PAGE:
After talks between Pakistan's government and opposition leaders failed, protesters in the country geared up for what their leaders say will be a “deciding day” on Thursday as they call for Prime Minister Nawaz Sharif to step down.
Led by cricketer-turned-politician Imran Khan and Islamic cleric Tahir ul-Qadri, the massive protests that have gripped the country saw thousands of demonstrators camp outside the nation's parliament in Islamabad last week, a Reuters report said. Sharif cancelled a visit to Turkey due to the turbulent political situation in the country that has seen many military coups in the past, The Dawn, a local newspaper, reported.
"Thursday will be Revolution Day," Qadri announced to a crowd of protesters, adding: "We will not go forward from tomorrow as it will be the deciding day."
Khan, an Oxford graduate and a former international cricketing hero, has demanded the resignation of Sharif and accused him of rigging last year’s elections where Sharif won a landslide victory. Qadri, who also wants Sharif to step down, accuses the government of chronic corruption. The popular Islamic cleric, who heads the Pakistan Awami Tehreek party and runs a network of Islamic schools and hospitals, has promised free housing for the homeless, welfare benefits, and subsidized food and electricity for Pakistan’s poor.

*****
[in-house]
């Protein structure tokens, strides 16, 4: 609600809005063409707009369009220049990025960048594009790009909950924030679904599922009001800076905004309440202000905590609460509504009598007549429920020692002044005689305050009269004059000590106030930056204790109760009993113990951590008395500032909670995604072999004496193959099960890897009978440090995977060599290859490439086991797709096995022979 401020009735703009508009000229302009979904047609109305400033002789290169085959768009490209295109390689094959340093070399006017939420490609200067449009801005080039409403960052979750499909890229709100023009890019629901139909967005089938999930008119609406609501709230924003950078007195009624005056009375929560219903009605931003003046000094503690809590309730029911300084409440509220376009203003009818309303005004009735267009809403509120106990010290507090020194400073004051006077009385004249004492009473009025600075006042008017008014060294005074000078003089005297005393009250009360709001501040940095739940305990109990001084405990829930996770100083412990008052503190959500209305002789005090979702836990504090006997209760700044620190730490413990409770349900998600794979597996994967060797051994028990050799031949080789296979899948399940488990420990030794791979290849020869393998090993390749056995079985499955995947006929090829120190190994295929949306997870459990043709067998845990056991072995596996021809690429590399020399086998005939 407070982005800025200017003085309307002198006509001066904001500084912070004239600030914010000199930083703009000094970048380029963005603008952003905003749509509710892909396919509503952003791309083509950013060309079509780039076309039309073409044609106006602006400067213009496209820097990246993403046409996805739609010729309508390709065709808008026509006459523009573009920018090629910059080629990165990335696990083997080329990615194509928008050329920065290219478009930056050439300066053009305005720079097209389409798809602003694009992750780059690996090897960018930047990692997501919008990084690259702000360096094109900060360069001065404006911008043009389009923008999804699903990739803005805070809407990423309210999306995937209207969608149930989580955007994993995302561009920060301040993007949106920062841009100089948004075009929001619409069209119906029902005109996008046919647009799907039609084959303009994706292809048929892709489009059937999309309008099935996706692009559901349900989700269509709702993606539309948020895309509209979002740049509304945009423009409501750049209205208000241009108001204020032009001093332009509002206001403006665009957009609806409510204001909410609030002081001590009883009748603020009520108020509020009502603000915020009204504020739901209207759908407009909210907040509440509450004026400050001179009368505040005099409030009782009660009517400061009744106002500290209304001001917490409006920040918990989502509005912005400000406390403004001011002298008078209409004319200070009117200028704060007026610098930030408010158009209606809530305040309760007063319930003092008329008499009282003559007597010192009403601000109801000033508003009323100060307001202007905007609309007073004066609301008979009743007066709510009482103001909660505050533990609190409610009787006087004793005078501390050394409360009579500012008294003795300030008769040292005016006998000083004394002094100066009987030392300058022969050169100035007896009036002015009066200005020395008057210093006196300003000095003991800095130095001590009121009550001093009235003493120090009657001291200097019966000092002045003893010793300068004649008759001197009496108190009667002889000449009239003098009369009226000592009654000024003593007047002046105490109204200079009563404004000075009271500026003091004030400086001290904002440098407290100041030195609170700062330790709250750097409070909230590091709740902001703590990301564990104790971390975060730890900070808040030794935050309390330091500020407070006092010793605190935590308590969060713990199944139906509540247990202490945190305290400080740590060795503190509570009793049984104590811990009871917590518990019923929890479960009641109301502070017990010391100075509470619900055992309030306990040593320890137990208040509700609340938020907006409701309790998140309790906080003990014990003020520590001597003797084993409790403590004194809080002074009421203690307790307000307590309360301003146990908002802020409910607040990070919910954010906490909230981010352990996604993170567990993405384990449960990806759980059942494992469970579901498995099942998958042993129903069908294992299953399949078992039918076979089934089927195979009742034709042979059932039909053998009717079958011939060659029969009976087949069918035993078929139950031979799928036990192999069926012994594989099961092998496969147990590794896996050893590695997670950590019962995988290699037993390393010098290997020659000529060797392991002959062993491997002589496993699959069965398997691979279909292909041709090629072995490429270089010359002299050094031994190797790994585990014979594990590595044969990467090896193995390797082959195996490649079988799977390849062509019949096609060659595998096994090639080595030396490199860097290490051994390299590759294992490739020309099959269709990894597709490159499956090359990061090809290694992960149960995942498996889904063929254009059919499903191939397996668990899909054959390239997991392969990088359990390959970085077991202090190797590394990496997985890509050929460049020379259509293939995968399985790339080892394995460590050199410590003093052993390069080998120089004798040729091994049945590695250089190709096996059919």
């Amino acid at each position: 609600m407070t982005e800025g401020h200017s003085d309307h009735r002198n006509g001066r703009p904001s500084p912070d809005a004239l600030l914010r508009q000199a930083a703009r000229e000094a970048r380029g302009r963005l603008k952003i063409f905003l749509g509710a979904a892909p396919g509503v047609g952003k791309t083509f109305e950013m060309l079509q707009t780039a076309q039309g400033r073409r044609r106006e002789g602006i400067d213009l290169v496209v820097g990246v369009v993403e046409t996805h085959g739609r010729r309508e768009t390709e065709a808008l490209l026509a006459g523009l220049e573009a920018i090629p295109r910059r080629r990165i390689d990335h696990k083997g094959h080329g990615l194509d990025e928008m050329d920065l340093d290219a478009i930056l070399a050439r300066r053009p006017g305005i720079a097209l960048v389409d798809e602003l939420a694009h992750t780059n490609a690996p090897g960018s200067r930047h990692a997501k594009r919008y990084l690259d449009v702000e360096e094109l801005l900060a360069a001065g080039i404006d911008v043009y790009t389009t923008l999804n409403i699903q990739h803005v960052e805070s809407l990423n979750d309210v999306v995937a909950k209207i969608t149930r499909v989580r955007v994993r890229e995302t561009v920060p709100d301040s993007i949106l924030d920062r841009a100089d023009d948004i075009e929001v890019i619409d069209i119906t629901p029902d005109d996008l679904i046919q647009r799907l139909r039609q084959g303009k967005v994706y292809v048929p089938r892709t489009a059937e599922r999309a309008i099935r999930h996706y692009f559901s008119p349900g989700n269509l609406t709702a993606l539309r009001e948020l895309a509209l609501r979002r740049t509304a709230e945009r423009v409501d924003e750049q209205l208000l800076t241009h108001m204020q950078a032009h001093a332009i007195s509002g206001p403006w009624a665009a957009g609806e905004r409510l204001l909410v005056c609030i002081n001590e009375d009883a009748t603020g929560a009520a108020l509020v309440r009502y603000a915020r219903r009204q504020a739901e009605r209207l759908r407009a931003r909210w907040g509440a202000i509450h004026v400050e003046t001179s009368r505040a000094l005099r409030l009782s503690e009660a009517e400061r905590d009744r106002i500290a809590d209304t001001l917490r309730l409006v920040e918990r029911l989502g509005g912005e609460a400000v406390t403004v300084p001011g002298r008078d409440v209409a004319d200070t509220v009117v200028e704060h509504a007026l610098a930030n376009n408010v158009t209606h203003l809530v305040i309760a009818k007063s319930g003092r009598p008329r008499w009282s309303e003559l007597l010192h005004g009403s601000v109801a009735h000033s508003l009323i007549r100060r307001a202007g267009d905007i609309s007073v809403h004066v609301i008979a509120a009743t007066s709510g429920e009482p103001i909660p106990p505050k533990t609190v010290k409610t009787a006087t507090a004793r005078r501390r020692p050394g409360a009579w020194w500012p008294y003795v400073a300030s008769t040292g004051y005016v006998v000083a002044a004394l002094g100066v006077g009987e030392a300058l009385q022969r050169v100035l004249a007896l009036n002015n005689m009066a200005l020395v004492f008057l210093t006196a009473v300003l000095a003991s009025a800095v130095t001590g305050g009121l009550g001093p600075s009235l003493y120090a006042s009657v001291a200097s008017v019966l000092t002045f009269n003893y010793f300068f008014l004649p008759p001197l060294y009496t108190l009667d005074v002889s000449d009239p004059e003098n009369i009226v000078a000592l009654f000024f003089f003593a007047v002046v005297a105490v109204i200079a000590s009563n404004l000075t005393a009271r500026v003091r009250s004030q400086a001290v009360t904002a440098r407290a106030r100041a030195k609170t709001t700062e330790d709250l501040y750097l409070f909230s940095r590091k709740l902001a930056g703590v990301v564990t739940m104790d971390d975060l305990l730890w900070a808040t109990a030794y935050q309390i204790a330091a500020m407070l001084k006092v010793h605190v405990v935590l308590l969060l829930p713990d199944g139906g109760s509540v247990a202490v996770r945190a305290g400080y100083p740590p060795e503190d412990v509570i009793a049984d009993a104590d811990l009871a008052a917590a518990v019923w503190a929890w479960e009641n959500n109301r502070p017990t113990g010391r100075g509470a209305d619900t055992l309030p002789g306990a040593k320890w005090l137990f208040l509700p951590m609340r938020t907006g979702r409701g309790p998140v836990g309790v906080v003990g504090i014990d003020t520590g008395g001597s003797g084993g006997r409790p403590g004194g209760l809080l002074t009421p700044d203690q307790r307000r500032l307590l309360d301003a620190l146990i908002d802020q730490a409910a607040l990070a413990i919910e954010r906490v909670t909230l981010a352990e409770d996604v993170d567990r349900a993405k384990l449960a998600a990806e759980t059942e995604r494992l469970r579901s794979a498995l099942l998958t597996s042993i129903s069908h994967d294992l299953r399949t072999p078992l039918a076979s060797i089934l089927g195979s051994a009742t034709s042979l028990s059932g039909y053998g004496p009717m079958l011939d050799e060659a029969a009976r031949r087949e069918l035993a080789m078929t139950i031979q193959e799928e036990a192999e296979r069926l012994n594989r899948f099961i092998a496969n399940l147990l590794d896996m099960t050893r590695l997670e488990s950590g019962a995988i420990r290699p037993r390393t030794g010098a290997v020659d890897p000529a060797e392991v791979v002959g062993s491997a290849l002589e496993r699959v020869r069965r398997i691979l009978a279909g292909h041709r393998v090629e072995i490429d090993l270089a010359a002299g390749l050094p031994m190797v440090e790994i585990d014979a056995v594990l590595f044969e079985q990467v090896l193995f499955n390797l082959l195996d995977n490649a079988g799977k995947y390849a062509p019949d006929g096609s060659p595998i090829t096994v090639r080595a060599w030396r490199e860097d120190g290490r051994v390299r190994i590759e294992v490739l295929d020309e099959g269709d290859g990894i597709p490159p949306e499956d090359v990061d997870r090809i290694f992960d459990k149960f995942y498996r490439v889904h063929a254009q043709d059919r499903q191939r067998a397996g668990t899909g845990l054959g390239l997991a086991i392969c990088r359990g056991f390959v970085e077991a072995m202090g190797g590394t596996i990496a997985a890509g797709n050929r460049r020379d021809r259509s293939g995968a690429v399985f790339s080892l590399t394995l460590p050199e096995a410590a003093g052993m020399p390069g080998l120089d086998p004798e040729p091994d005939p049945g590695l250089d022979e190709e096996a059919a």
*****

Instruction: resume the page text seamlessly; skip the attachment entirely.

Faced with an Islamist insurgency, sectarian conflicts, inefficient governance, and a failing economy, many citizens are unhappy with Sharif’s government. Earlier, representatives of the Pakistani government reportedly held talks with protest leaders but failed to end the crisis.
Qadri told supporters to prepare for a decisive day in their campaign to remove Sharif from his post while also demanding that criminal cases be filed against Sharif, his brother Shahbaz Sharif, who is the chief minister of Pakistan's Punjab province, and several police officers who the protesters allege are responsible for the Lahore massacre or Model Town tragedy -- a brutal police crackdown against protesters that lead to several deaths in June.
Both Qadri and Khan have given several ultimatums to the government but with little effect. And, in preparation of Thursday's protests, the Pakistani capital of Islamabad saw the presence of security forces in large numbers in the city center. And, while many expect the protests to fizzle out, there is a danger they will turn violent, Reuters reported.
Since its creation in 1947, Pakistan has swung between democracy and military rule though the nation's army has always been a strong force in the country’s politics. However, the army has stayed out of the latest round of protests, calling on all sides to resolve the dispute through political means, and few expect the army to seize power this time around. Last year’s election saw the first democratic transfer of power from the military to a civilian government in the country’s history, and brought Khan from the sidelines to the main stage as the head of Pakistan’s third-largest party, Pakistan Tehreek-e-Insaf.